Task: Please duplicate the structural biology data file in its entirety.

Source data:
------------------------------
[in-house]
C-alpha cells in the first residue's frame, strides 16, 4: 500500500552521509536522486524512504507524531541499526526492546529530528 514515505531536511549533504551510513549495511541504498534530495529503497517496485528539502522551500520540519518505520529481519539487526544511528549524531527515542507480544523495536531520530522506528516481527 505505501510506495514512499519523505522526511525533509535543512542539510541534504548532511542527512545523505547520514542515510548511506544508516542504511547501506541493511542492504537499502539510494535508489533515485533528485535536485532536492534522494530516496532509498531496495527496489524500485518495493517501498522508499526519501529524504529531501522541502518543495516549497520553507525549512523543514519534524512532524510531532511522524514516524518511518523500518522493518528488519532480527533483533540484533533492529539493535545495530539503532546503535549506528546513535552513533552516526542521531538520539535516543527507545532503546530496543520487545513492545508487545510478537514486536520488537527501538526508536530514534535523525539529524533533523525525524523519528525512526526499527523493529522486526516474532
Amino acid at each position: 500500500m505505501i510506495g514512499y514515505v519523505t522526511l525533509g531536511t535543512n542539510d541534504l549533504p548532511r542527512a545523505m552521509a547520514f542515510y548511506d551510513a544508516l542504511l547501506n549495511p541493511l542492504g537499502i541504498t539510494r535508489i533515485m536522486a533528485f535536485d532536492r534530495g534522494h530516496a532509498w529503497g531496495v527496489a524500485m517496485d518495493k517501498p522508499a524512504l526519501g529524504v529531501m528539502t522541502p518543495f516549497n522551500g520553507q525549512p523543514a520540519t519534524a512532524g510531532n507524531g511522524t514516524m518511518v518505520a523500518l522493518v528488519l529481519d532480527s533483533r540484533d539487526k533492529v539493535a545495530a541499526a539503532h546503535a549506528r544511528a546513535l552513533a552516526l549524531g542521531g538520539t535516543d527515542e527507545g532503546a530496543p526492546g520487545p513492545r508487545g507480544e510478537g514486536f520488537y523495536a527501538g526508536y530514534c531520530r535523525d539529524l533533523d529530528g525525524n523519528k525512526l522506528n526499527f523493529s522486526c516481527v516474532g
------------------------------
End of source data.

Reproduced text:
[in-house]
C-alpha cells in the first residue's frame, strides 16, 4: 500500500552521509536522486524512504507524531541499526526492546529530528 514515505531536511549533504551510513549495511541504498534530495529503497517496485528539502522551500520540519518505520529481519539487526544511528549524531527515542507480544523495536531520530522506528516481527 505505501510506495514512499519523505522526511525533509535543512542539510541534504548532511542527512545523505547520514542515510548511506544508516542504511547501506541493511542492504537499502539510494535508489533515485533528485535536485532536492534522494530516496532509498531496495527496489524500485518495493517501498522508499526519501529524504529531501522541502518543495516549497520553507525549512523543514519534524512532524510531532511522524514516524518511518523500518522493518528488519532480527533483533540484533533492529539493535545495530539503532546503535549506528546513535552513533552516526542521531538520539535516543527507545532503546530496543520487545513492545508487545510478537514486536520488537527501538526508536530514534535523525539529524533533523525525524523519528525512526526499527523493529522486526516474532
Amino acid at each position: 500500500m505505501i510506495g514512499y514515505v519523505t522526511l525533509g531536511t535543512n542539510d541534504l549533504p548532511r542527512a545523505m552521509a547520514f542515510y548511506d551510513a544508516l542504511l547501506n549495511p541493511l542492504g537499502i541504498t539510494r535508489i533515485m536522486a533528485f535536485d532536492r534530495g534522494h530516496a532509498w529503497g531496495v527496489a524500485m517496485d518495493k517501498p522508499a524512504l526519501g529524504v529531501m528539502t522541502p518543495f516549497n522551500g520553507q525549512p523543514a520540519t519534524a512532524g510531532n507524531g511522524t514516524m518511518v518505520a523500518l522493518v528488519l529481519d532480527s533483533r540484533d539487526k533492529v539493535a545495530a541499526a539503532h546503535a549506528r544511528a546513535l552513533a552516526l549524531g542521531g538520539t535516543d527515542e527507545g532503546a530496543p526492546g520487545p513492545r508487545g507480544e510478537g514486536f520488537y523495536a527501538g526508536y530514534c531520530r535523525d539529524l533533523d529530528g525525524n523519528k525512526l522506528n526499527f523493529s522486526c516481527v516474532g